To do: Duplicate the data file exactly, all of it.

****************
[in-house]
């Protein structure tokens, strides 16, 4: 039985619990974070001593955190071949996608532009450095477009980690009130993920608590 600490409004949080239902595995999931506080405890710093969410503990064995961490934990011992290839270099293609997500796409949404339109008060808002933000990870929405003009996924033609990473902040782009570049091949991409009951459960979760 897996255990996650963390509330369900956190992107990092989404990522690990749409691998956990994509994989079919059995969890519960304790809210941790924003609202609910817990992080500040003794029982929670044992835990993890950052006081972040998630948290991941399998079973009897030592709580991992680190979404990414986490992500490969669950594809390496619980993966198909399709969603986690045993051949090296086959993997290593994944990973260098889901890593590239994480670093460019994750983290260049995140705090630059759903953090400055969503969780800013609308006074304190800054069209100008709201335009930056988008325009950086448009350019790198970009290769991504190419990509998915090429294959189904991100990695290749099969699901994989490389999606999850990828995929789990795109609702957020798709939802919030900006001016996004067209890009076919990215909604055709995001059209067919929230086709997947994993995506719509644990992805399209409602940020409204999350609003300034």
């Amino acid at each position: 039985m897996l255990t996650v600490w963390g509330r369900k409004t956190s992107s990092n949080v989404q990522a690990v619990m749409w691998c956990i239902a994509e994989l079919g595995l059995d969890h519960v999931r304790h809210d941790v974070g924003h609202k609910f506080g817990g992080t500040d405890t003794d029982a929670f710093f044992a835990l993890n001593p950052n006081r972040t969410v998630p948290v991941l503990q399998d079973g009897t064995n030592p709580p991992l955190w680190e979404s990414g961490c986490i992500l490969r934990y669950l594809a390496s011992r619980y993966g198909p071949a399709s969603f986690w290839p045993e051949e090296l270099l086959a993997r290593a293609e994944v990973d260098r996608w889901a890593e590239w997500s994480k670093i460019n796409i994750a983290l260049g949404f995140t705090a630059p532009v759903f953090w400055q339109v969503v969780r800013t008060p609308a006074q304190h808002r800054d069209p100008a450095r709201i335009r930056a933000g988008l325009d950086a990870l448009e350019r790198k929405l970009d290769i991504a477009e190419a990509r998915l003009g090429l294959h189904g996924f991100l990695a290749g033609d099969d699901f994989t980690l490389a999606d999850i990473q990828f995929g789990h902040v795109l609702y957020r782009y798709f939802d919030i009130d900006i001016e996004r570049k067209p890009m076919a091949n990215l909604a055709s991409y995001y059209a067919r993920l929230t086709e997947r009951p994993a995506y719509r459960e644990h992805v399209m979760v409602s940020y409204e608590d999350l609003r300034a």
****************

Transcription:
[in-house]
């Protein structure tokens, strides 16, 4: 039985619990974070001593955190071949996608532009450095477009980690009130993920608590 600490409004949080239902595995999931506080405890710093969410503990064995961490934990011992290839270099293609997500796409949404339109008060808002933000990870929405003009996924033609990473902040782009570049091949991409009951459960979760 897996255990996650963390509330369900956190992107990092989404990522690990749409691998956990994509994989079919059995969890519960304790809210941790924003609202609910817990992080500040003794029982929670044992835990993890950052006081972040998630948290991941399998079973009897030592709580991992680190979404990414986490992500490969669950594809390496619980993966198909399709969603986690045993051949090296086959993997290593994944990973260098889901890593590239994480670093460019994750983290260049995140705090630059759903953090400055969503969780800013609308006074304190800054069209100008709201335009930056988008325009950086448009350019790198970009290769991504190419990509998915090429294959189904991100990695290749099969699901994989490389999606999850990828995929789990795109609702957020798709939802919030900006001016996004067209890009076919990215909604055709995001059209067919929230086709997947994993995506719509644990992805399209409602940020409204999350609003300034």
């Amino acid at each position: 039985m897996l255990t996650v600490w963390g509330r369900k409004t956190s992107s990092n949080v989404q990522a690990v619990m749409w691998c956990i239902a994509e994989l079919g595995l059995d969890h519960v999931r304790h809210d941790v974070g924003h609202k609910f506080g817990g992080t500040d405890t003794d029982a929670f710093f044992a835990l993890n001593p950052n006081r972040t969410v998630p948290v991941l503990q399998d079973g009897t064995n030592p709580p991992l955190w680190e979404s990414g961490c986490i992500l490969r934990y669950l594809a390496s011992r619980y993966g198909p071949a399709s969603f986690w290839p045993e051949e090296l270099l086959a993997r290593a293609e994944v990973d260098r996608w889901a890593e590239w997500s994480k670093i460019n796409i994750a983290l260049g949404f995140t705090a630059p532009v759903f953090w400055q339109v969503v969780r800013t008060p609308a006074q304190h808002r800054d069209p100008a450095r709201i335009r930056a933000g988008l325009d950086a990870l448009e350019r790198k929405l970009d290769i991504a477009e190419a990509r998915l003009g090429l294959h189904g996924f991100l990695a290749g033609d099969d699901f994989t980690l490389a999606d999850i990473q990828f995929g789990h902040v795109l609702y957020r782009y798709f939802d919030i009130d900006i001016e996004r570049k067209p890009m076919a091949n990215l909604a055709s991409y995001y059209a067919r993920l929230t086709e997947r009951p994993a995506y719509r459960e644990h992805v399209m979760v409602s940020y409204e608590d999350l609003r300034a």